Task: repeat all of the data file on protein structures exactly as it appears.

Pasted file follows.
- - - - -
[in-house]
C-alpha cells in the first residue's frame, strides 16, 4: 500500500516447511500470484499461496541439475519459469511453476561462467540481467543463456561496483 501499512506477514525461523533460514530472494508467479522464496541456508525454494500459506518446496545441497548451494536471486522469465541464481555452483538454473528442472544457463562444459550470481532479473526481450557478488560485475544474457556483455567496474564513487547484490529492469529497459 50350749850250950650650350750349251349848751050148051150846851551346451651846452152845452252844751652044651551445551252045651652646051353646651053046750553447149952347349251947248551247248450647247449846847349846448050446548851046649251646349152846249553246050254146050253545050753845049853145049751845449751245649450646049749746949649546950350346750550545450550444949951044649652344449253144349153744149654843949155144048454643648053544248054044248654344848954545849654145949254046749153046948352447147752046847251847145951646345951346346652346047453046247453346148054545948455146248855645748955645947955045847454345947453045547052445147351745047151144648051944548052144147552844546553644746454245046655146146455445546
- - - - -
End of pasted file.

[in-house]
C-alpha cells in the first residue's frame, strides 16, 4: 500500500516447511500470484499461496541439475519459469511453476561462467540481467543463456561496483 501499512506477514525461523533460514530472494508467479522464496541456508525454494500459506518446496545441497548451494536471486522469465541464481555452483538454473528442472544457463562444459550470481532479473526481450557478488560485475544474457556483455567496474564513487547484490529492469529497459 50350749850250950650650350750349251349848751050148051150846851551346451651846452152845452252844751652044651551445551252045651652646051353646651053046750553447149952347349251947248551247248450647247449846847349846448050446548851046649251646349152846249553246050254146050253545050753845049853145049751845449751245649450646049749746949649546950350346750550545450550444949951044649652344449253144349153744149654843949155144048454643648053544248054044248654344848954545849654145949254046749153046948352447147752046847251847145951646345951346346652346047453046247453346148054545948455146248855645748955645947955045847454345947453045547052445147351745047151144648051944548052144147552844546553644746454245046655146146455445546